Colloquially, and doggedly, we know these individuals as hermaphrodites. Comedically we refer to “it” as Pat. Nowadays however this particularly unique panoply of humans prefer to be called the intersexed. Neither male nor female, but some glorious combination of the two; and try as we might to deny their existence both in life and the law, we cannot and should not for a moment more. They’ve only been here since the dawn of what we know to be life on this planet we call Earth.
I should pause for a moment and address the fact that Aimee Stephens is not an intersexed individual; nor is anyone suggesting that she is. The point here is that like the intersexed who are not fully female nor fully male, humans who are, or who identify as transgender and/or transsexual are also not fully female nor fully male. There is just no way they can be. Their outward physical appearance is that of their natal sex, while their own brain inside their own body processes their sex to be discordant with that of their presenting natal sex. Which ultimately means that unless aliens have been making their way to Earth, cutting open humans’ brains and swapping them out for computers or robots which tell the human that they don’t feel like their outward appearance, that a human brain perceives itself to be different from the sex genetically mapped onto the body, is no less a function of biology, the very same function of biology that formed a human with both testicles and a clitoris, or a chromosomal combination of XX and XY.
And if we as a people are so immutably fixed to the meaning of sex at the time Congress enacted Title VII, well then this Court cannot simply overlook the facts that by 1964 biological sex meant to a very many in the sciences, medicine, academia and anthropological communities, the state of being male, the state of being female, and the state of being neither male nor female. And there is no legitimate reason why the sex of today would just now in 2019 carve out from its meaning a group of individuals laboring every day, like the intersexed, under the weight of existing in a country that denies them the social, political, and employment opportunities solely on the basis that they happened to be born not biologically male, not biologically female, but uniquely both and neither all at the same time.
Which means we can all put to rest any remaining issues over whether this Court will be overstepping into policy by interpreting sex to include transgendered persons. The Court will do no such thing because Congress already did. When it codified sex as an actionable basis for adverse employment decisions, it did so for those who are discriminated on the basis of being neither female nor male, and were this Court to hold otherwise, it would steam roll the definition of sex in 1964, the definition of sex in 2019 and the cannons of science, biology, medicine and history throughout the ages leading up to 1964. Not to mention the fact that any finding to the contrary as the employers would have this Court do, would be an argument that when Congress passed Title VII it did so only to create equal employment opportunities amongst those who are truly male, and those who are truly female, and to the exclusion of all those not truly male or female. Which just can’t be. Not then, not now. Pat has its bills to pay, and Uncle Sam sure does want his share of the pie.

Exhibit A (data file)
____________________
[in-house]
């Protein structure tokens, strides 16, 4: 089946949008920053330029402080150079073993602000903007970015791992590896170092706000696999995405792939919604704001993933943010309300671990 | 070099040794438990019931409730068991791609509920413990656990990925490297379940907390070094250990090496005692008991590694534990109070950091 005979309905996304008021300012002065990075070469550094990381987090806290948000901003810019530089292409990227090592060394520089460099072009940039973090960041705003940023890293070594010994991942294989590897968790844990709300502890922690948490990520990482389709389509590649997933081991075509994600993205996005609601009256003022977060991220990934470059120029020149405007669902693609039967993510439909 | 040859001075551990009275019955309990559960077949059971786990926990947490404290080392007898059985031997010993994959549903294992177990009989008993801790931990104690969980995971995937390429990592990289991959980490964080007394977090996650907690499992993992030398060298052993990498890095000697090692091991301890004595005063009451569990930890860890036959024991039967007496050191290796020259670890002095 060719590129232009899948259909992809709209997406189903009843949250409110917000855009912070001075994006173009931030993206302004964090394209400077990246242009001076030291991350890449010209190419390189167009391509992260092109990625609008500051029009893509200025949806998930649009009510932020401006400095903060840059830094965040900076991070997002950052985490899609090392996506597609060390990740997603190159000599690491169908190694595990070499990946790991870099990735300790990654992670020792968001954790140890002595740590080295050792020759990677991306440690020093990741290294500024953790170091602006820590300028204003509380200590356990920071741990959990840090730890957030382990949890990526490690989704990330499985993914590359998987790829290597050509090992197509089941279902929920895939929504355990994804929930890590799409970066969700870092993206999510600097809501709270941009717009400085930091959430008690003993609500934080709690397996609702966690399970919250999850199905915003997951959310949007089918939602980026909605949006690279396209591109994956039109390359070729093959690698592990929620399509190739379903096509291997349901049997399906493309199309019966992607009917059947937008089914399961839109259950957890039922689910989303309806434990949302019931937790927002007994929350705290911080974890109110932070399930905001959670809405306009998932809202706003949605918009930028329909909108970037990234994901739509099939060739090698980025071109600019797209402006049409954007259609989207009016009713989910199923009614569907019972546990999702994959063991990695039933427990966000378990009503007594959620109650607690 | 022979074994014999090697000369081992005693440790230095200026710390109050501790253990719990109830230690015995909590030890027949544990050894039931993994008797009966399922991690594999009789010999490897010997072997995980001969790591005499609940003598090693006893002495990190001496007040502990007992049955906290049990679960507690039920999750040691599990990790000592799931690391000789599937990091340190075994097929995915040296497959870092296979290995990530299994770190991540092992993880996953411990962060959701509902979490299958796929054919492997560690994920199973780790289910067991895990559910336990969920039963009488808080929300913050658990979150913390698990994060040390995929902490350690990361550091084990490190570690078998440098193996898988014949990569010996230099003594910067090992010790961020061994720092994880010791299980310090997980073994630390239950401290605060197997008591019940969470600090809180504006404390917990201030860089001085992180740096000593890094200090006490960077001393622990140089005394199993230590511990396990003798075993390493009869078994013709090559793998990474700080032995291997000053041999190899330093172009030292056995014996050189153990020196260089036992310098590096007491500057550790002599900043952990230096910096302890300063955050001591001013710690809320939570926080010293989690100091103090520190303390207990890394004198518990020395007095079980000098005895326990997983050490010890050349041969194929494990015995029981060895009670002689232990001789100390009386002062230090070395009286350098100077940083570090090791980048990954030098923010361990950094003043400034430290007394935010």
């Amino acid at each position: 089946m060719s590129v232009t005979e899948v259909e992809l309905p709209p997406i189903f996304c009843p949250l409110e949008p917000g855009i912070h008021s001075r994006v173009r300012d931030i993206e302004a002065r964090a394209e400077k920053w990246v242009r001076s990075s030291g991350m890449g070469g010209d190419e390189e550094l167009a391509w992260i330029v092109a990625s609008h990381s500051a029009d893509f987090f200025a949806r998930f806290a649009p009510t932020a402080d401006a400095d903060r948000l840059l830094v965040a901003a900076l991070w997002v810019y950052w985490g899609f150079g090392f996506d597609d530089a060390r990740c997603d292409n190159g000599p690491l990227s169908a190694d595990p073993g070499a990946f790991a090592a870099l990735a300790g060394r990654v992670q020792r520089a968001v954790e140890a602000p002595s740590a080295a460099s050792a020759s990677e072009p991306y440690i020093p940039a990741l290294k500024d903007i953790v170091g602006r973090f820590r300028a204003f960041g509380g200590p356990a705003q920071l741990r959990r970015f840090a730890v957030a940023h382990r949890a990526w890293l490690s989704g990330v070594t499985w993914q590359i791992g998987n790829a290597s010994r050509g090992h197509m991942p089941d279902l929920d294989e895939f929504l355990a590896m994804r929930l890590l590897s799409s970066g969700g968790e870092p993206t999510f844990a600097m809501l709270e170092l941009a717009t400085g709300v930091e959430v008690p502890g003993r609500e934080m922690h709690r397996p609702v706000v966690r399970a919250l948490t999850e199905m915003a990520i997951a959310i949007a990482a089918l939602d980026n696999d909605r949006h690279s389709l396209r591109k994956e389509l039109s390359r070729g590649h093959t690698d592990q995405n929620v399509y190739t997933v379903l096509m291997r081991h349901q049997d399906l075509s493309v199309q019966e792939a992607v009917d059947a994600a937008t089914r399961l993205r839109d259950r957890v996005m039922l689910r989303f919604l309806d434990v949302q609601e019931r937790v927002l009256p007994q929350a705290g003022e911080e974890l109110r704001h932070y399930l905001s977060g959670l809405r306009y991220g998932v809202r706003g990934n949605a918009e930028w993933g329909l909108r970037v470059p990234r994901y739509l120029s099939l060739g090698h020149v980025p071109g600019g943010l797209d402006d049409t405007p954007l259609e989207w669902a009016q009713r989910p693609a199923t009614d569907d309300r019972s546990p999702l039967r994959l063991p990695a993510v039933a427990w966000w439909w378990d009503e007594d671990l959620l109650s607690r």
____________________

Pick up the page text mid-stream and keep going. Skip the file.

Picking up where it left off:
Asexuality is now widely considered a sexual orientation and is marked by the absence of sexual desire for other humans, regardless of their sex. Merriam-Webster; Wikipedia. This is distinguishable from the other sexual orientations that involve sex with humans, such as heterosexuals, homosexuals, bisexuals, and pansexuals.
 “A ‘but for’ cause is a ‘minimum requirement’ for causation, but it may not be the only factor,” “it therefore does not matter whether an employer can identify another ‘variable,’ so long as, but for the employee’s sex, she would not have been subjected to adverse action. Bostock v. Clayton County, Georgia, 2019 WL 4464221 (U.S.), 6 (U.S., 2019).
 Homosexuality is the “tendency to direct sexual desire toward another of the same sex,” and “sexual activity between persons of the same sex.” Merriam-Webster. Because of the reality that employers are not firing employees for being asexual, they may fire employees for being pansexual, or bisexual if the employee is also homosexual, and are definitely firing heterosexual employees, but not at all because they are heterosexual, the focus of this paper is on people who are actually being discriminated against- the same sex oriented.
 “[T]he original public meaning of Title VII prohibits employment discrimination because of an individual being male or female and not because of an individual’s sexual orientation.” “[S]exual orientation and sex are separate and distinct concepts. Moreover, an employer who makes a decision based on homosexuality, for example, is not motivated by the employee’s sex, but rather by the employee’s sexual orientation. Bostock v. Clayton County, Georgia, 2019 WL 3942896 (U.S.), 6, 7 (U.S., 2019).
 Excluding claims by asexual.
 The “first known use” of homosexuality defined footnote 3 was “1892.” Merriam-Webster.